This photo, which is supposedly of an advertisement for brides, has been making the rounds on social media. Does it show an advertisement for a bride-buying service?

enter image description here

  • 3
    FWIW, I can vouch that the Chinese version of the advert (in a poster on the top image) is identical to the English version, and apparently quotes 200,000 Taiwanese dollars (approx 6000 usd).
    – March Ho
    Jan 30, 2016 at 10:29
  • 6
    But what happens if the second one runs away too? Enquiring minds want to know...
    – Benjol
    Feb 1, 2016 at 13:42
  • Is the Chinese traditional Chinese, or simplified?
    – Golden Cuy
    Feb 9, 2016 at 20:19

2 Answers 2


I can't vouch for the authenticity of this particular ad, but Vietnamese brides are a real phenomenon, including them running away.

China’s vanishing mail-order brides: The imported wives who won’t stick around

CHINA’S singles have it tough, battling a deep wealth divide and gender imbalance that makes it harder than ever to find true love.

With desperate young men advertising themselves on billboards and hiring professional matchmakers to find the right person, one tactic has proved unsurprisingly popular: mail-order brides.

But the dream weddings have turned into nightmares, with beautiful overseas spouses disappearing in hordes.

The Atlantic: The Plight of Vietnam's 'Mail-Order' Brides has a colour photo of the Chinese version of the ad, though it wasn't taken by the journalist themself:

Back in 2007, when I was working to support the health and welfare of migrant brides from Vietnam, an acquaintance sent a photograph he had taken while visiting Ho Chi Minh City's District 5. It was of a poster advertising a marriage broker's services, and its bulleted text read: "She is a virgin, she will be yours in only three months, fixed price, if she escapes in the first year, guaranteed to be replaced."

The Vietnamese text near the top is genuine, relevant Vietnamese. It looks as if it's the start of Con gái Việt Nam như những món hàng rao bán!, which Google translates as "Daughter Vietnam as commodities for sale!" (The page also has the pictures, and the English translation)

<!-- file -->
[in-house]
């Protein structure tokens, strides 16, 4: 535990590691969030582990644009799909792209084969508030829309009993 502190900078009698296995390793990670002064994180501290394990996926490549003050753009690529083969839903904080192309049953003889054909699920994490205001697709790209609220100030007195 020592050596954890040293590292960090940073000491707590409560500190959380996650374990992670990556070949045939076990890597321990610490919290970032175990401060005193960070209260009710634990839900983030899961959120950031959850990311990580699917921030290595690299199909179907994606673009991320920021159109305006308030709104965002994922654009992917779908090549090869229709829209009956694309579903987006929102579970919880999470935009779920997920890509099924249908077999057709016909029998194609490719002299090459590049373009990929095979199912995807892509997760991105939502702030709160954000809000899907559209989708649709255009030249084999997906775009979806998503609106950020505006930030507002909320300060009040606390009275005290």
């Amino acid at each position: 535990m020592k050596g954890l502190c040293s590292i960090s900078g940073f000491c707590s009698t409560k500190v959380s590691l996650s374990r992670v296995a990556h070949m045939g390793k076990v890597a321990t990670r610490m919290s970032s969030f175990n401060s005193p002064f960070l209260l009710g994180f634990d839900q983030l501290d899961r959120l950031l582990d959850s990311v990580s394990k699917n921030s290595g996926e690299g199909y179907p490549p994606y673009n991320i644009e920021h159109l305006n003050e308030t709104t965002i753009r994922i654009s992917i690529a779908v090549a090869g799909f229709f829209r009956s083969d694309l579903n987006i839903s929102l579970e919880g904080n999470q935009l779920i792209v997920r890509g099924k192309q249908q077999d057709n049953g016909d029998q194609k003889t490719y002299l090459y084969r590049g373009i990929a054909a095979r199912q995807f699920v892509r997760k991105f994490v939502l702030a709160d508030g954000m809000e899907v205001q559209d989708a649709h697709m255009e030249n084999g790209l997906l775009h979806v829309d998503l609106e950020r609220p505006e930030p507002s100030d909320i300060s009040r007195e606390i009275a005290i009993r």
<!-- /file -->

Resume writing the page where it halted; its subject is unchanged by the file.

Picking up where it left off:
However, the rest of the Vietnamese in the photo is unrelated to mail-order brides (comment by a native speaker, not really citable).

  • 3
    The Chinese version contains identical information (up to and including the guarantees), but states "3 months" instead of the "90 days" quoted in the English version.
    – March Ho
    Jan 30, 2016 at 10:31
  • Presumably the image is from a Vietnamese tabloid which featured the ad as a shocking story, not an actual ad. Feb 19, 2016 at 1:38

A little reverse-image-search sleuthing later... the composite ad appears to be a fake photomontage cobbled together by various bloggers, but the Chinese text appears to be from a genuine photograph of a genuine ad.

  • The Chinese part of the image appears to be a photograph of genuine advert that has been rumbling around the East-Asian internet since the early 2000s. The earliest version I can find was posted on Boxun in 2003. Boxun is a US-hosted Chinese user-generated news site typically critical of China, where most publishers remain anonymous. This version of the image was posted on June 2003, with no details other than a caption roughly translated as "Vietnamese brides introduced". Assuming this anonymous posting was the first appearance online of this ad, it'd be hard to prove if it's real, but it looks likely.

enter image description here

  • Andrew Grimm has already discussed the plausibility and mentioned this Atlantic article which includes this same image and a description claiming a similar photo was sent in 2007 taken in Ho Chi Minh City. It's not 100% clear if this is that same photo, and the dates don't match well (the author's contact would have been sharing an old photo they'd already posted online), but looking at the phone numbers, it fits:
  • The rest looks to have been added by various bloggers. The image of four seated ladies from below it, for example, appears to have first appeared online as a Flickr image posted in 2004, which actually describes the women pictured as Chinese.
  • As DavePhD explains, the English text looks to have been added to this viral photomontage much later, possibly by a Malaysian blogger in 2012

This also explains why it appeared to be an ad in both English and Chinese, quoting American and Taiwanese prices: it appears that the original ad was aimed at Taiwanese customers, and as it went viral over the course of several years among bloggers and article-writers across several non-Chinese speaking Asian countries, it "acquired" unrelated decorative images and an English translation.

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